Every day Document has an agenda: news from the under read corners of the world, and the web, that might not end up crossing your path. Discoveries, curiosities, essential cultural dispatches—with this information, go forth.
Asian toad threatens ecology of Madagascar.
Nobody knows how the Asian common toad arrived in this African Island famous for its unique mix of indigenous wildlife, unique to anywhere else in the world. Now, ten years after they first arrived on the Island, the toads have become a population of millions, putting the Island’s ecology in jeopardy. In The Guardian, biologists warn how one of the world’s poorest nations is struggling to combat the invasive species that boasts rapid breeding rate and no bright markings to warn predators that they’re poisonous,
“It’s biblical,” says Roderic Mahasoa, a biologist at the Madagascar Fauna and Flora Group. “If this continues for another five years, it will be a disaster.”
The brain’s natural painkilling system could be alternative to opioids.
The opioid epidemic in America is long been at a crisis point. In 2016, there were more deaths due to opioids (heroin, and common opioid painkillers) than U.S. military casualties in the Vietnam and Iraq wars combined. Now scientists at Cambridge University in the U.K., in partnerships with research institutes in Japan, have located a region of the brain that produces its own pain blockers, opening the door for the possibility of creating new painkillers—without the dangerous side-effects. The results, published in the open access journal eLife, could also mark a change in the way we think about pain.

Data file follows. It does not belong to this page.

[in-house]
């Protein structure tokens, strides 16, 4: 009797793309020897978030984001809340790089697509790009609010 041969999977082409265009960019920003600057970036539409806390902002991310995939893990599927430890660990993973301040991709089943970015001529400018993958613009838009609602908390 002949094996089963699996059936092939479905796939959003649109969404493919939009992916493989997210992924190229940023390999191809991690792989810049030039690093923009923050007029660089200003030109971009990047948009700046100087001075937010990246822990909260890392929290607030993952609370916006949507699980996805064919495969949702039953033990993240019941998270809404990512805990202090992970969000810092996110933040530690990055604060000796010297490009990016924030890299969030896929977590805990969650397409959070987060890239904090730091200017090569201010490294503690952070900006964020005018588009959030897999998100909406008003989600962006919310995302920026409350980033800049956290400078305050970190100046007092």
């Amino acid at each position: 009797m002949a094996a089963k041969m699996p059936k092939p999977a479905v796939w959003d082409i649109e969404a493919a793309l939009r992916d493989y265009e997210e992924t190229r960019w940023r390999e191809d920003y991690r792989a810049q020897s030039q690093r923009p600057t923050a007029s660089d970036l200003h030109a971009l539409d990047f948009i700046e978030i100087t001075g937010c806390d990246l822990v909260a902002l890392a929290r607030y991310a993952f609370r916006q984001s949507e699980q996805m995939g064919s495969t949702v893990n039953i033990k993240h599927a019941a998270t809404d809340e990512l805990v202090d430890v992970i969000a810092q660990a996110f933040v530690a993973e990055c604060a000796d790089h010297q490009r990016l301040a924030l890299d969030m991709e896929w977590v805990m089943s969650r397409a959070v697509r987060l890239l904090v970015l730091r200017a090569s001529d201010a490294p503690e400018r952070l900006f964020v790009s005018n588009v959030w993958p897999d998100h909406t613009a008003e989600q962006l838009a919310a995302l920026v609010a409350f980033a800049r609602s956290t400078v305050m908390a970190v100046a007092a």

“Pain, while unpleasant, evolved to serve an important survival function. After an injury, for instance, the persistent pain we feel saps our motivation, and so forces us towards rest and recuperation which allows the body to use as much energy as possible for healing. ‘Pain can actually help us recover by removing our drive to do unnecessary things—in a sense, this can be considered ‘healthy pain’,’ said Dr Ben Seymour of Cambridge’s Department of Engineering, who led the research. ‘So why might the brain want to turn down the pain signal sometimes?'”
MIT launches task force to address the future of work.
Understanding and shaping the evolution of jobs during an age of innovation, has left most companies and governments struggling. On the one hand, innovation and breaking technological boundaries means we can improve quality of life and open new horizons. On the other, it’s a threat to life as we know it, including a whole host of jobs. That’s why MIT has announced a new task force, to address the pressing issue of how we understand this new landscape.
“In profound and pervasive ways, the technologies humans invent in the present will set the terms of our shared future,” MIT President L. Rafael Reif said. “The global race to advance those technologies will help determine the nature of society itself. Through the work of the task force, we hope to help the nation and the world reflect on what kind of society we aspire to—and come together to make it real.”
Buddhist monks urge people to stop burning offerings in shrines.